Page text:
The state used monitoring data covering more than 6,500 miles of perennial streams and 228,000 acres of lakes and reservoirs to determine which waterways do not meet water quality standards, and therefore belong on the impaired water list. Most of the waters included do not meet the standards due to increased levels of nutrients, toxic metals and high temperatures.
In its approval of the state’s impaired water list, which is required by the Clean Water Act, the EPA proposed that Nevada add portions of the South Fork Humboldt River and the North Fork Little Humboldt River due to the levels of mercury in fish found within them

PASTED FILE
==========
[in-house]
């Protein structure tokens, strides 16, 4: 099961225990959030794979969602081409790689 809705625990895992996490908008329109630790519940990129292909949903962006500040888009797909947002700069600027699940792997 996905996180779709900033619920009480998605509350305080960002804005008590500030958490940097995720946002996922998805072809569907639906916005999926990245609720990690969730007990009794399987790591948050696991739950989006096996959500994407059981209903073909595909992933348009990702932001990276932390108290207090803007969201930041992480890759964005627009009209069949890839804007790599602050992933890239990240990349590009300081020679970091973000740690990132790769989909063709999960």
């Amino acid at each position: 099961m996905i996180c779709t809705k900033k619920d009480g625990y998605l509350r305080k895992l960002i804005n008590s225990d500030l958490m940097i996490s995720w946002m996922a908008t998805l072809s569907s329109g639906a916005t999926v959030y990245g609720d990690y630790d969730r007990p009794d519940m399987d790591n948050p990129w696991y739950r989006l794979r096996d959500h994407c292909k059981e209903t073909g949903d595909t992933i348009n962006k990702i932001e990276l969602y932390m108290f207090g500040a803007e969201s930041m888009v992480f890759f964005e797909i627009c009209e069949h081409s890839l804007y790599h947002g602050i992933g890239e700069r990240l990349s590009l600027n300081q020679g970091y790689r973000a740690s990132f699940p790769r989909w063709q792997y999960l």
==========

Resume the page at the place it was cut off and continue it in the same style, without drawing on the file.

”Clean water is essential to the health of Nevada’s residents, economy and wildlife, especially during times of drought,” EPA Water Division Director for the Pacific Southwest Tomás Torres said. “EPA works in close partnership with the state of Nevada to identify waterways in need of added protection so that residents can enjoy the many picturesque rivers and lakes that Nevada has to offer.”